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It was early Summer 2018 when I reached out to hundreds of individuals online — friends and strangers alike — to ask their thoughts on the current Caribbean entertainment landscape in Toronto. If they were happy with the current state I wanted to know how they affirmed that satisfaction, or in the case of dissatisfaction, what alternatives they turned to for relief.
This exercise was the first stage in testing the belief that Toronto’s Caribbean entertainment scene was ready for new blood. This idea had actually been living in my head for over 5 years but I was only now prepared to pursue it. In early 2018 I decided to enroll in a business “accelerator program” to adopt some discipline and framework on how to proceed, plus to have my ideas and solutions poo-poo’d on by scores of critics, CEOs and business leaders who’ve walked the path before.
“Lean startup” is the de facto methodology taught in most/all accelerator programs, startup workshops, etc. and is also taught in post-sec “Entrepreneur 101” programs for those undergrads wishing to work for themselves out of school. One cornerstone of the Lean methodology is the concept of Validated Learning, which basically asserts that the elements of a sustainable business—i.e. your product/service is the right one, for the right person, at the right time—can be measured and improved. Gone are the notions of decision-making based on “I feel like it’s true”, “But my grandma liked the idea”, or “We just need to believe!” (ps. this post is not a commentary on the power of prayer).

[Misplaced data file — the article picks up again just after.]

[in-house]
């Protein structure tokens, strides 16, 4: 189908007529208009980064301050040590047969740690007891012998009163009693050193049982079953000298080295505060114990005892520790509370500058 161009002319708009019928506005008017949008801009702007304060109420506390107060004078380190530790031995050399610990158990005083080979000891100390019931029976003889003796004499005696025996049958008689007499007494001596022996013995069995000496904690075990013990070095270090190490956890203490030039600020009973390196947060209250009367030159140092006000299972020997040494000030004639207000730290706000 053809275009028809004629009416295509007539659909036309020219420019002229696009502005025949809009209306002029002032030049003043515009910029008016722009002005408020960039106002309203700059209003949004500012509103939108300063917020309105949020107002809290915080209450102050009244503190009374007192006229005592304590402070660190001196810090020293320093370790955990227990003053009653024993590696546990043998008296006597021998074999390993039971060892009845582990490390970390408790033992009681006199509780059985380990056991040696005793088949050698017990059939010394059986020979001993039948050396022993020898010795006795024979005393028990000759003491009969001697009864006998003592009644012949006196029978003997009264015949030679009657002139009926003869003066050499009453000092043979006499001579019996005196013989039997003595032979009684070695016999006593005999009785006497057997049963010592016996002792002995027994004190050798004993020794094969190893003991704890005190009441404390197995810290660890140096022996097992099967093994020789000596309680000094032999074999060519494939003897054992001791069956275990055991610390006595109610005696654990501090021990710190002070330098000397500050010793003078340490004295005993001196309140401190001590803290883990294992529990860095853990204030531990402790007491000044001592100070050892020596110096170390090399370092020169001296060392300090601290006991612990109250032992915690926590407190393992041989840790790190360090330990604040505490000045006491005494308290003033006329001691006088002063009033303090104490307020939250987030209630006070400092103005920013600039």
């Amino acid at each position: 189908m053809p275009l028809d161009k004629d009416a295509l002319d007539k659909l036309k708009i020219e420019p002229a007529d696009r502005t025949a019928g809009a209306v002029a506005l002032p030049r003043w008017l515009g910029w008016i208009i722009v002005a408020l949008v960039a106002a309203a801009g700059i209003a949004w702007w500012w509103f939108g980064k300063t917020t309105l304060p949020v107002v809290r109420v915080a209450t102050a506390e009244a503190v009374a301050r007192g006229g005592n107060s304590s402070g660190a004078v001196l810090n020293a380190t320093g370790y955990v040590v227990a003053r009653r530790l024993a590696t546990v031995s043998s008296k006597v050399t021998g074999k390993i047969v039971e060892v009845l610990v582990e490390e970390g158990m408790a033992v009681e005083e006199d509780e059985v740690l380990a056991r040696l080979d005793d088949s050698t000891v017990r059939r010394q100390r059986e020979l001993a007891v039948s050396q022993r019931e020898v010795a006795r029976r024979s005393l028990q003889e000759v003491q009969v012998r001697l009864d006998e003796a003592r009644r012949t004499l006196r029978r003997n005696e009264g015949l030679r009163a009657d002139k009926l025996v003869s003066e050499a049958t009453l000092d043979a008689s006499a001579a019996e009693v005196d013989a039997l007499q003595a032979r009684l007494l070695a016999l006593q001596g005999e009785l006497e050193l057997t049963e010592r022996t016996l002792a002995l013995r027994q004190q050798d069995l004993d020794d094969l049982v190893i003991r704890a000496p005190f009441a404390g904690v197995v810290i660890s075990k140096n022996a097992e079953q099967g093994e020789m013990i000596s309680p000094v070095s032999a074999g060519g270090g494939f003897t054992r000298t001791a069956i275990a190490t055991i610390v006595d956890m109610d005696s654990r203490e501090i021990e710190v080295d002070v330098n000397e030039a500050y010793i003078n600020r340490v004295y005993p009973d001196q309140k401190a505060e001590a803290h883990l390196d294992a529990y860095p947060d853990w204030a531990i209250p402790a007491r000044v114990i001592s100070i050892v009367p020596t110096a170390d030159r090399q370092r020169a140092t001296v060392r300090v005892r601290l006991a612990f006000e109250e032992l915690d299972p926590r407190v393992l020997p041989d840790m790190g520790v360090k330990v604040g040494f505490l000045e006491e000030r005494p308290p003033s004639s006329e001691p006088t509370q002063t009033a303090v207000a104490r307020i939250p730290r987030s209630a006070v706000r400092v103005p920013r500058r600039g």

It’s from there I began the steps to test my theory that I and other like-minded individuals¹ have a strong desire for change in the status quo² of entertainment options in Toronto’s highly-motivated³ Caribbean culture market.
- did others actually think this way, or just my own wishful thinking?
- who says anyone asked for change? maybe there’s little/no demand
- even if true, who says your “change” is even the right solution?
These are just a few assumptions that have to be treated as gateways before moving full steam ahead with a business vision. If you’re thinking this sound tedious in the vein of “lots of work before actual work” then you’re right; that’s exactly what it takes to develop a sustainable business model. In truth, the core purpose of any startup is the search for a working formula that is designed for growth (scale).
It’s important for any startup/entrepreneur to appreciate what that means to them and how far down that road they go. Not everyone is interested in being a millionaire (shocker, right?). They’ll have to decide where on the spectrum their comfort level lies; whether a small 5-person operation or reaching for the stars, Amazon style.
While chasing my own model, you’ll hear about my own learnings here and on social media!
observer, talker, general provoker